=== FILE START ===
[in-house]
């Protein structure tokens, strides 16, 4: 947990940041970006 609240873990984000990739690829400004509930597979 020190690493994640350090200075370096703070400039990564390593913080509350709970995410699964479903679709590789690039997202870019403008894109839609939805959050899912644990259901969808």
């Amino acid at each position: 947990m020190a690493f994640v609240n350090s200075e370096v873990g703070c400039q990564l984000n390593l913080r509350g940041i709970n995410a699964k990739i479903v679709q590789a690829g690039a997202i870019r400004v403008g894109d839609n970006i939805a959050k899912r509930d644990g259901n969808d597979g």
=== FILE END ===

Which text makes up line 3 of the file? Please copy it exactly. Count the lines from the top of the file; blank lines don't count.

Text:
């Amino acid at each position: 947990m020190a690493f994640v609240n350090s200075e370096v873990g703070c400039q990564l984000n390593l913080r509350g940041i709970n995410a699964k990739i479903v679709q590789a690829g690039a997202i870019r400004v403008g894109d839609n970006i939805a959050k899912r509930d644990g259901n969808d597979g």